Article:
Karatau Phosphorite-Bearing Basin

Karatau Phosphorite-Bearing Basin

 

one of the largest such basins in the world, located in Dzhambul and Chimkent oblasts, Kazakh SSR; a 25-km-wide belt stretching more than 120 km along the northeastern slopes of the Karatau Mountains.

Phosphorite, or phosphate rock, was first exploited in the Karatau Basin during the Great Patriotic War of 1941–45. The rock is found associated with Lower Cambrian Chulaktau series. The total thickness of the productive horizon reaches 60 m; the phosphorite seams within may be as much as 30–35 m across. In the best monomineral or carbonate ores the P2O5 content may be as high as 25–30 percent. The ore bed is broken up by several longitudinal and transverse cracks into about 45 independent sectors that are considered individual deposits.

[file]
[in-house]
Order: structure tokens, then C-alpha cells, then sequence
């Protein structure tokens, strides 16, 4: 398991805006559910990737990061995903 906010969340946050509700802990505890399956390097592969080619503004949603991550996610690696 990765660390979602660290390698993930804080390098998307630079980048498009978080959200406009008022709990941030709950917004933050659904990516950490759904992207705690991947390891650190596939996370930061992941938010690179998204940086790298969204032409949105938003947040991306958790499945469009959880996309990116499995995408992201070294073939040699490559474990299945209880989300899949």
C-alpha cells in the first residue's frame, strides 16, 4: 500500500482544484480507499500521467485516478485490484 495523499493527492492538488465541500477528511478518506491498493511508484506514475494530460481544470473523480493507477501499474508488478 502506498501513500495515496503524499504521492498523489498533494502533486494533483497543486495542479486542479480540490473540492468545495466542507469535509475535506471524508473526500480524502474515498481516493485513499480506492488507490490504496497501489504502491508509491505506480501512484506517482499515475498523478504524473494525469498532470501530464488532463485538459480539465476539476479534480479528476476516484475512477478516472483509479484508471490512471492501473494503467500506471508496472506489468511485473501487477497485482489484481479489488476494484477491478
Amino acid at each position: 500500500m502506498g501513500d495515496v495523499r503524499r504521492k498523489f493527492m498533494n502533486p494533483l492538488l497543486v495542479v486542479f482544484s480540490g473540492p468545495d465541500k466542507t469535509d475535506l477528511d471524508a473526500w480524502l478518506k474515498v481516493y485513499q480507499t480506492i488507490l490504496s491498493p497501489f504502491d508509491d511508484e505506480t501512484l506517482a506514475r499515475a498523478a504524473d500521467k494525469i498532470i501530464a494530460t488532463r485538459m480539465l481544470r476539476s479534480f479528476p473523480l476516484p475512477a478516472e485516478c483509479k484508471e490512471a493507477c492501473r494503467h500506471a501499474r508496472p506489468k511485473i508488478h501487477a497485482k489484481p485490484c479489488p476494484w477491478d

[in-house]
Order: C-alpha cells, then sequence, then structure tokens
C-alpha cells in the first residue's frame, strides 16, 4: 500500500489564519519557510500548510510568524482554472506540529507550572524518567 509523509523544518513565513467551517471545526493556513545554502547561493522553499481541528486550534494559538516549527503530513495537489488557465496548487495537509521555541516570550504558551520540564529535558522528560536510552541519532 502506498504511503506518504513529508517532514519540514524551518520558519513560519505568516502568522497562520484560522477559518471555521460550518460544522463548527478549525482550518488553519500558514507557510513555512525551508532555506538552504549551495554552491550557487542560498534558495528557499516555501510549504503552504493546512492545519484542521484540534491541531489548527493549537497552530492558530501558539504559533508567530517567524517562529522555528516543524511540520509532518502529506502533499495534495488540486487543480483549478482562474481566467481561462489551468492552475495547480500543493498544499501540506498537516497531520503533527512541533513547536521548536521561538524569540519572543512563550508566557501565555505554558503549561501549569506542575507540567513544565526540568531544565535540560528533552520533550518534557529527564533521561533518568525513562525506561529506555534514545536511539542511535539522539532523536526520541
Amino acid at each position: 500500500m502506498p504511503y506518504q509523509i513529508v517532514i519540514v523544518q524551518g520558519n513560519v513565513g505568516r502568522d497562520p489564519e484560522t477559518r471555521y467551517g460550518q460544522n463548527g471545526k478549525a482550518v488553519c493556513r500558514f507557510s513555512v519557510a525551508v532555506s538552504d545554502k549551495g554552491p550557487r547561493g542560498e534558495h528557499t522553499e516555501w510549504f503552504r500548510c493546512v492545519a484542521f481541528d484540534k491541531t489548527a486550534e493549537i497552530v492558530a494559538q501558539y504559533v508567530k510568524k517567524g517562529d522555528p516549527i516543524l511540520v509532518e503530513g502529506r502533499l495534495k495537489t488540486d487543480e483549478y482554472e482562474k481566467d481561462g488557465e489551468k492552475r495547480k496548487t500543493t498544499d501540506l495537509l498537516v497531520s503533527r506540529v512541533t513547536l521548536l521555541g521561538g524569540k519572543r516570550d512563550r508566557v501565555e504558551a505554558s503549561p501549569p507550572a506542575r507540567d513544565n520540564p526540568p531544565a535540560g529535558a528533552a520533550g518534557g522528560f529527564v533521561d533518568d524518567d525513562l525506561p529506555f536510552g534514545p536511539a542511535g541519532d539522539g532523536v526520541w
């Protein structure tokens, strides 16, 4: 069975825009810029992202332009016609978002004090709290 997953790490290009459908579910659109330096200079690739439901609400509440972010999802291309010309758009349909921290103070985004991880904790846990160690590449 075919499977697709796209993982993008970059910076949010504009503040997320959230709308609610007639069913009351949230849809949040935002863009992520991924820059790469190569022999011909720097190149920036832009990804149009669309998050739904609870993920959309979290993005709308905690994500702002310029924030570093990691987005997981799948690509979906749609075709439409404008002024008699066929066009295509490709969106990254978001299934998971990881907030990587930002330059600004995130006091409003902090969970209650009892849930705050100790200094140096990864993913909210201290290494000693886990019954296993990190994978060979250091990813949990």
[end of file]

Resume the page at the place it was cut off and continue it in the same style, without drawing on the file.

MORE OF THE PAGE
The Karatau Basin’s total ore reserve comes to 1.6 billion tons. Three deposits were being worked in 1970, the Aksai and the Zhanatas by the open pit method and the Chulaktau (which is today a suburb of Karatau), by an underground system of layered drifts.

There is a chemical-mining combine in the city of Karatau that produces phosphorite meal and flotation concentrate with a P2O5 content higher than 28 percent and market ore with more than 23 percent P2O5. The negative feature of the ores is their high magnesium oxide content. The city of Dzhambul has a superphosphate plant and a double-superphosphate plant. The 1971–75 Five-Year Plan for the Development of the National Economy of the USSR envisions a significant increase in the extraction capacities of the Karatau Phosphorite-Bearing Basin and the completion of construction on the Chimkent phosphorus plant and the Dzhambul double-superphosphate plant.

REFERENCE

Fosfority Karatau. Moscow, 1969.

V. P. PETROV

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